Some employees do not work the same number of hours every week or they are paid on a basis other than time. For these employees, regular wages for a regular work week is the average amount of the regular wages earned by the employee in the 12 weeks before the date the notice was given.

When must I receive my termination pay by?

Termination pay must be paid to an employee either seven days after the employee is terminated or on the next regular pay date, whichever is later.

Do I get paid?

In most jobs, you have to be paid if you're dismissed or laid off without proper notice. You're entitled to get paid for the days the notice should have covered.

If you don't work a regular work week or are paid other than for time worked (for example, commission or piece work), then other rules apply.

You must be paid no later than seven days after your termination or your next regular pay day, whichever comes later.

Are there different rules for group layoffs?

Special rules for notice for group terminations may apply if your boss wants to lay off 50 or more workers within a 4-week period. These rules apply if:
  • The number of workers being let go is more than 10% than the number of workers who've been employed for at least 3 months. And,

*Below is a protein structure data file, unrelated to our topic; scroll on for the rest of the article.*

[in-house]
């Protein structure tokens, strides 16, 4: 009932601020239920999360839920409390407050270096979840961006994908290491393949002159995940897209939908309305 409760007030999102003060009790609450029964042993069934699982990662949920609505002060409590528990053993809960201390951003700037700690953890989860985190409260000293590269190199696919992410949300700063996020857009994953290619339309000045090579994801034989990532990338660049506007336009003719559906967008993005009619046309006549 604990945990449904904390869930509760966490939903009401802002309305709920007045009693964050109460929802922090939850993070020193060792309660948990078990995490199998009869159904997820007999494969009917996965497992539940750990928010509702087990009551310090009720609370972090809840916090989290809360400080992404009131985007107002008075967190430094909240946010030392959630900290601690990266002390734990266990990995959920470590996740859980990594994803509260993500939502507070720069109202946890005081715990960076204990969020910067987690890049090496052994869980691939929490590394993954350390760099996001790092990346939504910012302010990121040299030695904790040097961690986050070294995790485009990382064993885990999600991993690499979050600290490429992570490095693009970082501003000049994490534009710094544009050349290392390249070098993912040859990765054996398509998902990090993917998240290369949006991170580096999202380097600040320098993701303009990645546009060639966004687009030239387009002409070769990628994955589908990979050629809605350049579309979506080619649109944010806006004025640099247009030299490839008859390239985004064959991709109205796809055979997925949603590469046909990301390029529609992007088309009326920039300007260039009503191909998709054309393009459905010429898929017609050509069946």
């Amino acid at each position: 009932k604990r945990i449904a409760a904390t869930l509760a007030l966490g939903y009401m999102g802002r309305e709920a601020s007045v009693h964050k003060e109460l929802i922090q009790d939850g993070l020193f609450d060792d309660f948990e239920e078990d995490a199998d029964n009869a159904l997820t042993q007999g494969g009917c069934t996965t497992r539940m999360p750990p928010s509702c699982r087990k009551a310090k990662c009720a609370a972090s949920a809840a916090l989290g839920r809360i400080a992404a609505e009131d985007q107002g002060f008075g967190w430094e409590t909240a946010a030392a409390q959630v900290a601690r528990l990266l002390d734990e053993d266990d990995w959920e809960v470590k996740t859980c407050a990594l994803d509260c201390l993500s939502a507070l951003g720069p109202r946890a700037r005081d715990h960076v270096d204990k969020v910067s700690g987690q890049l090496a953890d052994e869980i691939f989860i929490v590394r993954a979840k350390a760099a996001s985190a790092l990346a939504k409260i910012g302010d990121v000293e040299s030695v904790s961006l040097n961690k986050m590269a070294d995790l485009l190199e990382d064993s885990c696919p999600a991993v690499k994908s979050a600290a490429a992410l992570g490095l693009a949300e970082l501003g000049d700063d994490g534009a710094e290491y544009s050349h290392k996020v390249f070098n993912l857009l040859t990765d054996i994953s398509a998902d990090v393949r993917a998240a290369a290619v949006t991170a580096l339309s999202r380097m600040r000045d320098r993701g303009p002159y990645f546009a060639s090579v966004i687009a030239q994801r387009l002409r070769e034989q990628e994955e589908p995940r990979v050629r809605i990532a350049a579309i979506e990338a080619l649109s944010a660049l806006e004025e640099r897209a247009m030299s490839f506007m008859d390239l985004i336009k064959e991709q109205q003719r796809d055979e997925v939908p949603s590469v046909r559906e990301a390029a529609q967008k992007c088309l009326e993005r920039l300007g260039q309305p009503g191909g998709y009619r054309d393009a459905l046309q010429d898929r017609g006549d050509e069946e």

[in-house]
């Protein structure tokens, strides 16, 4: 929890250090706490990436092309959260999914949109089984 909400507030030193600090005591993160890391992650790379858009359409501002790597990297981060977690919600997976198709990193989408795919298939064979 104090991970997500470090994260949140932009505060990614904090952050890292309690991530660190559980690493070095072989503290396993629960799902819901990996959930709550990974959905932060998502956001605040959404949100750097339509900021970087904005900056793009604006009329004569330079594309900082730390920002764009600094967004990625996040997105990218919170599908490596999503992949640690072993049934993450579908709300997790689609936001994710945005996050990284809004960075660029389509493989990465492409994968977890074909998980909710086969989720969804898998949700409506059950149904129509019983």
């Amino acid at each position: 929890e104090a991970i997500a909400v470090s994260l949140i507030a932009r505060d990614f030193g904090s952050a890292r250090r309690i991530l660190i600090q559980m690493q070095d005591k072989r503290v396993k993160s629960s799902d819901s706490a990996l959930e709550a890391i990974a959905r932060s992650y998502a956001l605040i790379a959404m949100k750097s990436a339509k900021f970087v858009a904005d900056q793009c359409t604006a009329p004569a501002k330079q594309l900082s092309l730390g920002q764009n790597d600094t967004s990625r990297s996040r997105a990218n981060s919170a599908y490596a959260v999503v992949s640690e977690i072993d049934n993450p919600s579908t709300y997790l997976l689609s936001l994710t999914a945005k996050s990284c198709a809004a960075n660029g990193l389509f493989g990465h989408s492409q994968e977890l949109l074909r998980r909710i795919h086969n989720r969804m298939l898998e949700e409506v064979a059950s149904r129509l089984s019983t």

• The layoffs were caused by the permanent shut down of part of the employer's business.

Your employer must:
  • Submit a form approved by the Director of Employment Standards, before giving the workers notice. Otherwise the notice given to the workers invalid.
  • Post a copy of this form at work where it can be seen.
  • Give you individual lay-off notice.

The amount of group termination notice depends on the number of workers being let go:
  • 8 weeks' notice for 50 to 199 workers
  • 12 weeks' notice for 200 to 499 workers
  • 16 weeks' notice for 500 or more workers

If you get group termination notice and want to quit before your lay off date, you must give:
  • 1 week's written notice if you've been employed for less than 2 years
  • 2 weeks' written notice if you've been employed for 2 years or more

What is a temporary layoff?

It's when your job is not ended permanently, but is suspended, cut back or temporarily stopped.

When there's a temporary lay-off your boss doesn't have to give you:

  • Any notice
  • Any reason for the temporary lay-off
  • Any indication of a date when you'll be called back to work

How long can a temporary layoff last?

  • Not more than 13 weeks in any period of 20 weeks in a row
  • Under certain conditions, it could last more than 13 weeks in any period of 20 weeks in a row, but less than 35 weeks in any period of 52 weeks in a row. For example, this rule applies if a worker is still getting substantial payments from the employer or gets supplementary unemployment benefits
  • If you're unionized, it can be longer than described in B, where you're recalled within the time frames in your collective agreement.
  • Other acceptions can be found here.

What if the layoff lasts longer alowed?

If the layoff lasts longer than a temporary layoff, then your job is considered over and you are entitled to termination pay.

For more information, please visit the Ontario Termination of Employment Factsheet.